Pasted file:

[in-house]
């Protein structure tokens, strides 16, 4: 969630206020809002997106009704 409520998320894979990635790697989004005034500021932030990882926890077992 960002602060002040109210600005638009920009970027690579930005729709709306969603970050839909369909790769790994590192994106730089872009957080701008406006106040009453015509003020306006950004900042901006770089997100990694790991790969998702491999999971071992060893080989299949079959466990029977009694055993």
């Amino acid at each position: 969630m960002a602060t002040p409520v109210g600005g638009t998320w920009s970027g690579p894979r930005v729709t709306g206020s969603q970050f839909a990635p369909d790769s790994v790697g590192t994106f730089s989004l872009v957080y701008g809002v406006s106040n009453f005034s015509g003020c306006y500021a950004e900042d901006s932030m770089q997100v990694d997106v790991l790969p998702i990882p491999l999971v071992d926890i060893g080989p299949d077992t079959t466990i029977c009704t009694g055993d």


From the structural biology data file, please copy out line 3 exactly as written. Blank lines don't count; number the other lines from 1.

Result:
């Amino acid at each position: 969630m960002a602060t002040p409520v109210g600005g638009t998320w920009s970027g690579p894979r930005v729709t709306g206020s969603q970050f839909a990635p369909d790769s790994v790697g590192t994106f730089s989004l872009v957080y701008g809002v406006s106040n009453f005034s015509g003020c306006y500021a950004e900042d901006s932030m770089q997100v990694d997106v790991l790969p998702i990882p491999l999971v071992d926890i060893g080989p299949d077992t079959t466990i029977c009704t009694g055993d």